The representation of type optional depends on its inner type.
This is required for backward compatibility with the columns with required=%false.
If T is an arbitrary type that is not optional, optional<T> is represented as follows:

  • The Null value that is optional is represented by #.
  • Otherwise, the T type value uses the conventional representation.

If T is an arbitrary type that is optional, optional<T> is represented as follows:

  • The Null value of the outer optional is represented as #.
  • Otherwise, the [ v ] representation is used (yson list of length 1), where v is the YSON representation of type T.

Example values, type optional<int64>:

#
-42

Example values, type optional<optional<int64>>:

#
[ # ]
[ -42 ]

List

Type list<T> is encoded as a YSON list whose elements are encoded representations of elements of type T.

Example value, type list<int64>:

[]
[42; -1;]

Struct

A struct representation depends on the values of the complex_type_mode flag.

Named representation (default)

The representation being described applies to the situation
when the YSON option of format complex_type_mode is not set or is set to complex_type_mode=named.

The struct is represented by a YSON dictionary where field names serve as keys and the contents of these fields are the values.

Example values, type struct<Foo:int64;Bar:optional<utf8>>:

{Foo=42;Bar=#;}
{Foo=-5;Bar="minus five";}
Positional representation

Where the complex_type_mode=positional option is set for the YSON format, a different representation is used.

A struct is encoded as a YSON list with the i-th position containing a YSON representation of the struct's i-th field.
The list may contain fewer elements than the number of fields in your struct, which means that the remaining types must be optional<T>,
and the fields are considered to have an empty optional value.

Example values, type struct<Foo:int64;Bar:optional<utf8>>:

[42; #;]
[42]
[-5;"minus five";]

Tuple

Type tuple is encoded as a fixed-length YSON list. The i-th position contains the i-th field's encoded value.

Example values, type tuple<int64;optional<utf8>>:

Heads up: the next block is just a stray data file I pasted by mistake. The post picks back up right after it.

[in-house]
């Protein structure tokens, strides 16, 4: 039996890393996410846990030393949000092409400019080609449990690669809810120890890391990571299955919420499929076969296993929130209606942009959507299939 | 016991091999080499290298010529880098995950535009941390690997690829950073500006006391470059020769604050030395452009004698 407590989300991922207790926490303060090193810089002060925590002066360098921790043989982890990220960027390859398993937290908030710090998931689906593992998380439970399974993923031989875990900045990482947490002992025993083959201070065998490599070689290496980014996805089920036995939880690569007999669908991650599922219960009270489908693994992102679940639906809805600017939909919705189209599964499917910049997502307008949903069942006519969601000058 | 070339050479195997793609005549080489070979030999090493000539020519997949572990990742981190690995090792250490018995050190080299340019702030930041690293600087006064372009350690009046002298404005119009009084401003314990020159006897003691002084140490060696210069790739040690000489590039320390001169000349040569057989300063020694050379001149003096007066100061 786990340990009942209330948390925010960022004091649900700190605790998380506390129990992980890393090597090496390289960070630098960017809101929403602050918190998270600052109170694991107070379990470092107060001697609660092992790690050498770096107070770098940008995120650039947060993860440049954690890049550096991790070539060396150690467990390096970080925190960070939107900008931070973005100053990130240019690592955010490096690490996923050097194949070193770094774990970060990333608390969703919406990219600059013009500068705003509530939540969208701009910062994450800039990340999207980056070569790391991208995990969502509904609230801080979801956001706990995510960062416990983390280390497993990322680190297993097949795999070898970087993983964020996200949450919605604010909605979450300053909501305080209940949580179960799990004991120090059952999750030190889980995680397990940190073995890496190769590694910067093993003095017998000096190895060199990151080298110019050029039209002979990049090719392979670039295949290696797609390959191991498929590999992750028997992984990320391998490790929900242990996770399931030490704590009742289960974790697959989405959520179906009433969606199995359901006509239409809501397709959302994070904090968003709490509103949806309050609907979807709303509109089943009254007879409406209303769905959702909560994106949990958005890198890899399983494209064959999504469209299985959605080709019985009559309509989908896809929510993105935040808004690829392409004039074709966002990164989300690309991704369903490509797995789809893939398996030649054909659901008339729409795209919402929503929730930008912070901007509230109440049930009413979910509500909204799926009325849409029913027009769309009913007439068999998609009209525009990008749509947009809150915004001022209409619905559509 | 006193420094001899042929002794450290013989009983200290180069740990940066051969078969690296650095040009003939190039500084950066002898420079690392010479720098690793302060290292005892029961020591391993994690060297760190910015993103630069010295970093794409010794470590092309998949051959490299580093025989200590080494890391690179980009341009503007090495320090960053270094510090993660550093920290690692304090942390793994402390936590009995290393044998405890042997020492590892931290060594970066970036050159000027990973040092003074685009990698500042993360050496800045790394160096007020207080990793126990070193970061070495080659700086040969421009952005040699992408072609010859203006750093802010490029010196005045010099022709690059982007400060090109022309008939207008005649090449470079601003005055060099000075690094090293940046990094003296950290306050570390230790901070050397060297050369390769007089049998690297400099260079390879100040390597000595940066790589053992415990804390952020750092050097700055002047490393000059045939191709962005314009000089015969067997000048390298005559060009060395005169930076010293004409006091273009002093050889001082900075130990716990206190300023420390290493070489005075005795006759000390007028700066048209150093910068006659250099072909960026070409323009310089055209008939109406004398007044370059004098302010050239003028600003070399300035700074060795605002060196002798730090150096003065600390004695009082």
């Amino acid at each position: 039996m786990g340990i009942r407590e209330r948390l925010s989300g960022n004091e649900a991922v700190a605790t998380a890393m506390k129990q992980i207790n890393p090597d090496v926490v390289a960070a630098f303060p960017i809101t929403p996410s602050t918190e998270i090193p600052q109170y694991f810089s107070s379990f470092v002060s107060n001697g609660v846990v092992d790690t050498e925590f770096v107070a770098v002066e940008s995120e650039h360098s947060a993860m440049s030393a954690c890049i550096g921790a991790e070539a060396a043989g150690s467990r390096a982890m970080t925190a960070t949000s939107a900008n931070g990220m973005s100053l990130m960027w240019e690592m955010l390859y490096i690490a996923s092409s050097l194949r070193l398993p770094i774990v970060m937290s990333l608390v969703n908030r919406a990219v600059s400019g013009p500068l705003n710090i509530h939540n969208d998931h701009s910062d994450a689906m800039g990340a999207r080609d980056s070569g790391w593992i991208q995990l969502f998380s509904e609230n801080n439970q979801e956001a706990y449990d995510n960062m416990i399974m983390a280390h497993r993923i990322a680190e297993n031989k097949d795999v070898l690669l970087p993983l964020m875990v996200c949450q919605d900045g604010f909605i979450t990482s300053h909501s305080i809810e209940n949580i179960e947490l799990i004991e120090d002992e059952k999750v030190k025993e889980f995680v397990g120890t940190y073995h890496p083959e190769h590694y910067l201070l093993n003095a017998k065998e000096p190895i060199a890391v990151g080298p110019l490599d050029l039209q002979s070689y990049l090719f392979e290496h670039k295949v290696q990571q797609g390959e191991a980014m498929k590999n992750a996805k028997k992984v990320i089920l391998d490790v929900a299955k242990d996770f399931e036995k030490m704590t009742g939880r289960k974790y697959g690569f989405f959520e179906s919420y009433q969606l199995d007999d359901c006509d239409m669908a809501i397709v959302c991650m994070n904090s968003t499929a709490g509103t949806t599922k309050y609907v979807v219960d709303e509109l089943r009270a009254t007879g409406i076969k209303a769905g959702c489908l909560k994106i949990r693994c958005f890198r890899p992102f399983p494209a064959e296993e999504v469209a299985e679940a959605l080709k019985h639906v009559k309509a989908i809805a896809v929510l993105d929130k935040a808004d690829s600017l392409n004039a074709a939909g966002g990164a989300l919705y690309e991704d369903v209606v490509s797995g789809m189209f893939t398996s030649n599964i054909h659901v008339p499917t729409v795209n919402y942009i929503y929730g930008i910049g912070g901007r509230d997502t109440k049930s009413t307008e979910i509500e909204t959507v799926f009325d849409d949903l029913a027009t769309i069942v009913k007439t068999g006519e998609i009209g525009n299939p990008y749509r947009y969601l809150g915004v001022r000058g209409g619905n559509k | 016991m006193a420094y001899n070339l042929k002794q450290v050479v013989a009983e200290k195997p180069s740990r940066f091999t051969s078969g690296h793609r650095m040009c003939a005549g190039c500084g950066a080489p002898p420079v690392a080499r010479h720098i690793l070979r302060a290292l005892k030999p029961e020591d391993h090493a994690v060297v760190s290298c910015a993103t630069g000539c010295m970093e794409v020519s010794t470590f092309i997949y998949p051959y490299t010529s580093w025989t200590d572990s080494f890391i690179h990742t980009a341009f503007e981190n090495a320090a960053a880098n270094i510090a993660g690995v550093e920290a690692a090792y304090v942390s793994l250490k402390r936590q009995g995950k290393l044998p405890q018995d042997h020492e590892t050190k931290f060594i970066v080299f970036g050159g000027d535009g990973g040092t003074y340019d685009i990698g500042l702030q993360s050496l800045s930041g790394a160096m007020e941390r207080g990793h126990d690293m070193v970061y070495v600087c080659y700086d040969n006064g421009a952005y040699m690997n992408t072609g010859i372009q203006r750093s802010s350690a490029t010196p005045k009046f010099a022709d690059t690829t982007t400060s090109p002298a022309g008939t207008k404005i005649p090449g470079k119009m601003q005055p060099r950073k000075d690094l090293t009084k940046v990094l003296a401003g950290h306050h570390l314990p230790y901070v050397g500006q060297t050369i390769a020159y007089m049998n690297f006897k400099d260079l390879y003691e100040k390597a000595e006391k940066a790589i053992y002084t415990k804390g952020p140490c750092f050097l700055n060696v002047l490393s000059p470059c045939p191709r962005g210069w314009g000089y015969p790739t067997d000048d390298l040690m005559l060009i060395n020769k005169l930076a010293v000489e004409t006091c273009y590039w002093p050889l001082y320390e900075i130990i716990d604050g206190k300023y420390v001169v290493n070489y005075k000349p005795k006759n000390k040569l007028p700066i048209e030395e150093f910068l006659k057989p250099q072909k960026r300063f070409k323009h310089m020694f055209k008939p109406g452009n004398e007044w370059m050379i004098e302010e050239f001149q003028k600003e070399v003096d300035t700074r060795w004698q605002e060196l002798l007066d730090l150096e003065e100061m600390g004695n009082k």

[42; #;]
[-5;"minus five";]

Variant

Unnamed variant

The unnamed option is represented by a YSON list of length 2 that includes the following elements:

  • Alternative number (indexed at 0).
  • An encoded value of the relevant alternative.

Example values, type variant<int64;optional<utf8>>:

[0; 42]
[1; #]
[1; "foo bar";]
Named variant option
Named representation (default)

The representation being described applies to the situation
when the YSON option of format complex_type_mode is not set or is set to complex_type_mode=named.

The named option is represented by a YSON list of length 2 that includes the following elements:

  • Alternative name.
  • An encoded value for the relevant alternative.

Example values, type `variant<Foo:int64;Bar:optional>:

[Foo; 42]
[Bar; #]
[Bar; "foo bar";]
Positional representation

If the complex_type_mode=positional option is set for a format.

The named option is represented by a YSON list of length 2 that includes the following elements:

  • Index of alternative.
  • An encoded value for the relevant alternative.

Example values, type variant<Foo:int64;Bar:optional<utf8>>:

[Foo; 42]
[Bar; #]
[Bar; "foo bar";]

Dict

Type dict is represented as a YSON list with each element being a YSON list of 2 elements: a key and a value.

Example values of type dict<int32;string>:

[[1;"one"];[4;"four"]]
[]

A dict may be represented as a YSON dictionary; however, a YSON dictionary only supports strings as keys whereas dict also supports other keys.

Tagged

Type tagged does not change its elements' YSON representations.